Obama Wins, but Has Anything Changed?
Paulson, Amanda, The Christian Science Monitor
President Obama won reelection, Democrats retained control of the Senate, and Republicans retained control of the House Tuesday night, in a presidential election that, while close, seemed to go the presidents way from the beginning of the evening and was called far earlier than many people expected.
In some ways, the status quo was the big winner.
But it was a far narrower victory for Mr. Obama than it was four years ago, with states like Indiana and North Carolina going Republican this time around, and nail-bitingly close votes in Virginia, Ohio, and Florida as votes came in Tuesday night.
In the end, Ohio was the first of the major swing states to be called by the media for the president, seemingly assuring him of a second term. Wisconsin, Pennsylvania, and Iowa also helped assure his victory, and Colorado, Nevada, and Virginia soon followed.
If the president prevails in Florida, which seemed likely late Tuesday evening, the final electoral tally would come in at 332 for Obama, against Romneys 206.
The popular vote was far closer, and was still coming in from late-voting states in the West, but Obama seemed assured of winning.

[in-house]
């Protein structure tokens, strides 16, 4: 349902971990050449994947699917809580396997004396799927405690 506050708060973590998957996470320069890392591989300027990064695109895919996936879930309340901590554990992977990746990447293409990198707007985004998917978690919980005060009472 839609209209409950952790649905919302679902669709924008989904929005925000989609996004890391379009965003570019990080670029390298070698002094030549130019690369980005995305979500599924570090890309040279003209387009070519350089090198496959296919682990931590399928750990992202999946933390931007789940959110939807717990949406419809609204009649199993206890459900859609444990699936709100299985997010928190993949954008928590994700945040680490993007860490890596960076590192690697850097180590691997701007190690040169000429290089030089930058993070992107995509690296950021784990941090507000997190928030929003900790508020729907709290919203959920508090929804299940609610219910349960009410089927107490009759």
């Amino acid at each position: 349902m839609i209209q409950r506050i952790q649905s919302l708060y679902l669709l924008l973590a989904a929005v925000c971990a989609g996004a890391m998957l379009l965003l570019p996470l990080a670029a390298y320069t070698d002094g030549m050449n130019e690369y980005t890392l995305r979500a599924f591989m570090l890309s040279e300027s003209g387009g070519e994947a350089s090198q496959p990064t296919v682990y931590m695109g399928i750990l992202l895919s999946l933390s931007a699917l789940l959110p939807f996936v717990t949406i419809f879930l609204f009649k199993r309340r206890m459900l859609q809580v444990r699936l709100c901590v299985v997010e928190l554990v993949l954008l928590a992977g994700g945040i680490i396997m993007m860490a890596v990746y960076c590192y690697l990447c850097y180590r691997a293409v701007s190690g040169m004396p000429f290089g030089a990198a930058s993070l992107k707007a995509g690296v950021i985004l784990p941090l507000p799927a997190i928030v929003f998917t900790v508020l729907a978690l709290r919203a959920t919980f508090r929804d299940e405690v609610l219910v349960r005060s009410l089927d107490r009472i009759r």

A lot of it comes down to the economy, says Jack Pitney, a political scientist at Claremont McKenna College in California. If the economy were stronger the president would be doing better, if it were weaker Mitt Romney might [have won]. But it was just good enough to push the president over the finish line.
Obamas victory had been predicted by most pollsters in recent days, but his narrower margin of victory versus 2008 makes it harder for him to claim a strong mandate and puts him in a somewhat weaker position as president.
Still, given the high unemployment rate, weak economy, and relatively low presidential approval ratings, the fact that Democrats retained both the presidency and their control of the Senate was a big coup for their party or, perhaps more accurately, a big loss for Republicans, and possibly a wakeup call for the Republican party as it looks to its future.
All the dynamics in place should have helped Republicans unseat the incumbent, and yet they were unable to do so. While the vote was close, it wasnt as close as some had expected.
Expect a lot of finger-pointing in coming days as Republican insiders decide where to lay blame: whether with Romney, considered a weak, gaffe-prone candidate by many, or with his campaign managers, or even hurricane Sandy.
Particularly disturbing for Republicans may be what exit polls showed about demographics. Women, Hispanics, and young people helped propel Obama to victory. There was about a 10-point gender gap, with exit polls showing 54 percent of women voting for Obama compared with 44 percent of women for Romney.
And Obama has an even stronger edge with Hispanics and young people both key constituencies for any political party looking to the future. Exit polls at one point in the evening showed Hispanics going for Obama 69 percent to 30 percent. …